This article will analyse an embedded device’s vital features and components against the specified available security features. A gap analysis of the security feature to expected weaknesses will provide a means of discovering any embedded device security related issues. Security control recommendations will be derived and subsequently detailed from the gap analysis results.

Security Gap Analysis Process & Methodology

  1. Gather relevant information on the embedded device main features, peripherals, communications mediums, libraries, software etc..
  2. Identify and compile a list of the embedded device security features that are available.
  3. Identify and prepare a list of corresponding Common Weakness Enumeration (CWE) types crucial to the Embedded Device specification and features. (These will vary depending on features, peripherals and software available).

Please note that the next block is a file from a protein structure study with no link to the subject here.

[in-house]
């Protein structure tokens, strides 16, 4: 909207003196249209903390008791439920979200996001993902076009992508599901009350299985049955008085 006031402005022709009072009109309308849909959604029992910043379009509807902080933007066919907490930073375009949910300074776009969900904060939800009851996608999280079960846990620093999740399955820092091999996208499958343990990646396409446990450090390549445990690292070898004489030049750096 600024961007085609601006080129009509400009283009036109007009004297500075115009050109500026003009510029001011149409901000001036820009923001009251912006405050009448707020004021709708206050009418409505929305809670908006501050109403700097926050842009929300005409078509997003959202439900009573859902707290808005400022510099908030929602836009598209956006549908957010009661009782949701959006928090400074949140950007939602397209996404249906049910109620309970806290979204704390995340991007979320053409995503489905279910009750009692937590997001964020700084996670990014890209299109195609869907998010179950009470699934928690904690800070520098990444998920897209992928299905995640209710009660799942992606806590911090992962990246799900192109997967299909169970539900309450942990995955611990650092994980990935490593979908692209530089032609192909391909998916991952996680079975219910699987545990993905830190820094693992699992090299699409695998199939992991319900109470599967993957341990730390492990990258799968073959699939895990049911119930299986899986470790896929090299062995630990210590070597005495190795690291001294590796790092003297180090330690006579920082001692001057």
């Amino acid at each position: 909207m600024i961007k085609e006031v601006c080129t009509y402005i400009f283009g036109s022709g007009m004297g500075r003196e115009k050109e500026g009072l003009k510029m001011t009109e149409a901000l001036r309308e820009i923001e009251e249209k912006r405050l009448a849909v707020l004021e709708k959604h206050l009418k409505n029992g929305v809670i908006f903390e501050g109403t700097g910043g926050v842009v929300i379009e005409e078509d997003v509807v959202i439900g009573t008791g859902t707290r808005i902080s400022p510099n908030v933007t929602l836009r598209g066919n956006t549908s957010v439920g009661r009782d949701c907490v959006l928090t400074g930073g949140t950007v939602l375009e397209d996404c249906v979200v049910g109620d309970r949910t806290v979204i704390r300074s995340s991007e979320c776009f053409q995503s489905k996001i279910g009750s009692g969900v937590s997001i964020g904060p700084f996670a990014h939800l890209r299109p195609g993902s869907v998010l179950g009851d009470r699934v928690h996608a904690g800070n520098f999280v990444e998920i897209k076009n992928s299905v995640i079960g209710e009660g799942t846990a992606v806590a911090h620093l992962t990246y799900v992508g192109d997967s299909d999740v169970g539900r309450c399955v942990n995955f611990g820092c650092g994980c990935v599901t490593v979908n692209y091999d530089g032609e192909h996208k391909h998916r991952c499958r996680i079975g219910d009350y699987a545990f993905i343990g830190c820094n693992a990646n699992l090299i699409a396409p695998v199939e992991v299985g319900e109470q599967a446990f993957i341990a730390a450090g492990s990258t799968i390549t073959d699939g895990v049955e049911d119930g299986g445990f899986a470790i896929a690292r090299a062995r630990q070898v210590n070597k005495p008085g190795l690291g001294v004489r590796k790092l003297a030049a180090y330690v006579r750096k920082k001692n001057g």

4. Evaluate the present security features against the selected CWE’s. The evaluation process will support detection of any security gaps.
  5. Provide additional recommendations for vulnerable embedded device features. (Refer to last two columns in Table 1 for IEC/ANSI 62443 4-2 control recommendations).

1. Embedded Device Functional Features and Components:

Feature details extracted from the device’s specification and operation manual.

  • CPU
  • Memory
  • Clocks and timers
  • Wifi
  • Bluetooth
  • Multiple sensors and peripherals * Analog to Digital Converter, Digital to Analog Converter, General Purpose input/output (GPIO), HALL Sensor, Touch, Ethernet MAC interface
  • Flash Drive

2. Current Security Features available: